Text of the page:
Waikiki Beach. It’s a horrible, crowded concrete beach surrounded by traffic and overpriced stores.

Go to literally any other beach in Oahu. But the coolest thing to do is drive up to north shore, and pick a spot on any one of the many relatively isolated beaches there and enjoy the scenery.


The Palace of Versailles. It’s become so crowded that you have to push your way around people to make it through the castle. It’s also developed a huge pickpocketing problem. A lot of people go just to take a photo in the hall.


Kuta beach, Bali. It’s nothing but a dirty beach and drunk bogans. If you’re visiting Bali, head down south to Canggu or Uluwatu area and enjoy the view of the ocean from top of the hill.



Cadbury world. Offensively bad.


Centralia, Pennsylvania. A town that has had a coal mine fire underneath it still burning since 1962. It sounds super cool to go see it but its just a few roads with graffiti on them and a bunch of ATV trails


Khao San Road. I love Thailand but I absolutely hated Khao San Road. It’s entirely fabricated for tourists to make tour groups feel like they’re doing something exotic and adventurous. Signs for «We don’t check ID!» «Take a picture eating a scorpion for $5!» «Fake passports sold here!» and then it’s just t-shirts and bars. Compared to the rest of the country it’s gross, fake, and douchey.


The Blue Lagoon (Iceland). I was shocked by how pricey it was for the experience, especially considering most of the public hot baths are free and there are geothermic springs everywhere in Iceland. I felt like I had to check it out, but in the end it felt like a rip-off.



Daytona beach. It’s like a Permanent carnival plus some street preachers, people of Walmart, and homeless teens. It also smells like diesel fuel, feet, beer, and cigarettes.


Will probably get downvoted in to oblivion for this, but the Sistine chapel left me wanting. The art is absolutely incredible but it’s let down by the room itself. I was expecting it to be held with a bit more prestige. Instead it’s just a big chapel absolutely crammed with tourists aiming their cameras at the ceiling.

It’s a shame because the rest of the Vatican is amazing. So many beautiful rooms and corridors to walk through before you get to the chapel.



Pyramids of Giza; might be being too harsh, but the swarm of aggressive market vendors surrounding them makes the place a bit of a nightmare. One woman from our group asked a guard to take her photo standing next to the pyramids, and the guard refused to give it back without recieving payment (I cant recall the amount but being extorted by a man with an AK-47 isn’t an ideal situation). Inside the tombs themselves it reeked of piss and was a claustrophobes complete nightmare. A ~ 5 foot tall, very steep ramp with f**k all to prevent a fall wide enough to fit 1.5 men at best with a steady stream of people coming up from the opposite direction. Being literally yelled at to buy headscarves and assorted plastic s*** by the truly horrible merchants outside completely ruined my experience of the place, which I’m so, so sad about because I spent months looking forward to the trip.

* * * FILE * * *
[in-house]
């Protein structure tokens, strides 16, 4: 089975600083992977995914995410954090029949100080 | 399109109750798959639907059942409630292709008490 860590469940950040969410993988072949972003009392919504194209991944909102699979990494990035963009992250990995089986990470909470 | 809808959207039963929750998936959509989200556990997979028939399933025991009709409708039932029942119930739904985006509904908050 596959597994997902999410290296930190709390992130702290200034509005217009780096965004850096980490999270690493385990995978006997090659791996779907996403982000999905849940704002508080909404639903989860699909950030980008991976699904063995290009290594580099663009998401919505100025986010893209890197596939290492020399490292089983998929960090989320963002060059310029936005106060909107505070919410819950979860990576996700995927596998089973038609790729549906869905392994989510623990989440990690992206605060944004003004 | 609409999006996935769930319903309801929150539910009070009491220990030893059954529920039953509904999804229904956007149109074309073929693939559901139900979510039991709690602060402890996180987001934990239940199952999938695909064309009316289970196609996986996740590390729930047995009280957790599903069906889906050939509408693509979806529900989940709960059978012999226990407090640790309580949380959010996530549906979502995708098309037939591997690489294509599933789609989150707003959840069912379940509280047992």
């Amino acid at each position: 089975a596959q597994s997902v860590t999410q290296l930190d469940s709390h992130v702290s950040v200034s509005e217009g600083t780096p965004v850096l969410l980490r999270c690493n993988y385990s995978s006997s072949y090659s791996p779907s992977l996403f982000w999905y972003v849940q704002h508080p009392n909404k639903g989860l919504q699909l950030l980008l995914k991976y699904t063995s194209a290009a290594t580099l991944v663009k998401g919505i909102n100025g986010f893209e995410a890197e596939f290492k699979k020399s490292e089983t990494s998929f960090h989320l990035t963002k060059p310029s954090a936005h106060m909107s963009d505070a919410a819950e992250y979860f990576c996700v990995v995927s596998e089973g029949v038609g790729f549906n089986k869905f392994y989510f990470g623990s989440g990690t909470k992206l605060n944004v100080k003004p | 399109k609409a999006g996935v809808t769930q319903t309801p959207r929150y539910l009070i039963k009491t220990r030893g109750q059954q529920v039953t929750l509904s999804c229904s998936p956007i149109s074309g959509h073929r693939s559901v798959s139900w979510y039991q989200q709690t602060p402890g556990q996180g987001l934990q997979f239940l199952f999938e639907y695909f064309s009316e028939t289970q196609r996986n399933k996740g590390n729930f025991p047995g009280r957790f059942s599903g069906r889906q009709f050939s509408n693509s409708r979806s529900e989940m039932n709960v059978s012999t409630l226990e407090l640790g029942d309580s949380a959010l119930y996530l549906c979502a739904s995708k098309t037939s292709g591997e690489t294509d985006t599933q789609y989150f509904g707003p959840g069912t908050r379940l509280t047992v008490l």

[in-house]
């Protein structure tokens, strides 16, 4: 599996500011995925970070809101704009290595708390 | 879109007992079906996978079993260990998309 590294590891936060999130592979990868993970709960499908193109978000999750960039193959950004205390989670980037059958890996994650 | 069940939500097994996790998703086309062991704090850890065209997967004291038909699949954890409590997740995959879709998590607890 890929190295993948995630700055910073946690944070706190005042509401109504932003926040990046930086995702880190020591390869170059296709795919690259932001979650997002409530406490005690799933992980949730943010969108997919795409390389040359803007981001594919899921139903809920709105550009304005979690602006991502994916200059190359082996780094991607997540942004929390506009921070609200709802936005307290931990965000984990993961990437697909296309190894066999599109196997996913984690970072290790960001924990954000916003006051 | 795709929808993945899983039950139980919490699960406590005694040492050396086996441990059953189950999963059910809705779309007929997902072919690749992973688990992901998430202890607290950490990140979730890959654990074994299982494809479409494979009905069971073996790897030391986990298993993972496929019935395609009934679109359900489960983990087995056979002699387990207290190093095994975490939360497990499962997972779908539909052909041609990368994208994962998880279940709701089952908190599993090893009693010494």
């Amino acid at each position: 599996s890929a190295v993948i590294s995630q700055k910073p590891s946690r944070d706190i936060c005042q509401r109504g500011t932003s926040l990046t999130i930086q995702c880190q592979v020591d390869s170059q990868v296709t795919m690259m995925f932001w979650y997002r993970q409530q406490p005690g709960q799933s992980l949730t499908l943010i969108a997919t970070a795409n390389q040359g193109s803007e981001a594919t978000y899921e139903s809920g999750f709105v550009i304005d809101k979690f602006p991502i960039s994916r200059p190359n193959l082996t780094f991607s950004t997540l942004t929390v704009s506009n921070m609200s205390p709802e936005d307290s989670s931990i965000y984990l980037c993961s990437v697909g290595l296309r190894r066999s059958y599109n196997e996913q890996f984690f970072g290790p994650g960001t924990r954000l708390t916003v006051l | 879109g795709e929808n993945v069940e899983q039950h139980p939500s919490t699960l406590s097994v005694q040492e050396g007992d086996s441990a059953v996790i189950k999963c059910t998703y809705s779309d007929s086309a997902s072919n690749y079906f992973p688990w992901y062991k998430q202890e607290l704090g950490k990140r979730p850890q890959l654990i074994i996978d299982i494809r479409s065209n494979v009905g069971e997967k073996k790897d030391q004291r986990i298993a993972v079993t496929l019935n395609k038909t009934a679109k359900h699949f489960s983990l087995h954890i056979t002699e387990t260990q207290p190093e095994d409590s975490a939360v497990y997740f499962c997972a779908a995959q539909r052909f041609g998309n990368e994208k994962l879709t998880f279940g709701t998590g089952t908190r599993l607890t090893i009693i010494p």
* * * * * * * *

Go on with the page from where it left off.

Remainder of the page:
There’s plenty of incredible things to do and see in Amsterdam. However, the sex museum is not one of them.


The Little Mermaid (Copenhagen). Most tourists know that it’s just a small statue on a rock, yet still they come here and swarm around it like a flock of seagulls. I don’t understand why.


The corn palace and wall-drug. The Dakota’s love to make s*** up to get people to stop.


Pier 39 in San Francisco. I’m from the East Coast…I’d never been to SF before. Everyone said «skip Pier 39….it’s a tourist trap». However…since I’d never been before…I figured I’d go and see for myself.


It’s a tourist trap. Nothing of value save for the sea lions, and Musee Mechanique….other than that….chains & ripoffs.


The Alamo. I picture it being the stoic little fort on a lonesome Texas prairie but instead it’s a little building in the middle of the City with all this touristy stuff around it like the Guinness Book of World Records


Atlantic City is a row of dingy casino hotels against a gross beach with a strip of disgusting shops in between. At least Vegas is clean.


Mackinac Island. I’m a Michigan native, and I can tell you right now that it’s a complete tourist trap. The fudge is okay… and the entire island smells like fudge and horse poop. If you want to get fudge, but with less horse poop, and less tourists, go to Frankenmuth, MI. The whole town is Bavarian in style, plus it’s home to Bronners, the largest Christmas store in the world! The fudge is honestly so much better there, there aren’t a ton of tourists, and it’s so much cleaner. Plus there’s an ice fest in the winter. My family goes every year!


Tl;dr: don’t go to Mackinac Island, you’ll regret it. Instead, go to Frankenmuth, you won’t regret it!


Astronomical Clock in Prague. Everyone makes it seem like this crazy wild event when the clock hits the hour and throngs of people gather in the square to watch it every hour and are disappointed when it hardly does anything.

VERY cool considering the time period in which it was made, very very interesting, but not an extravagant display by any means.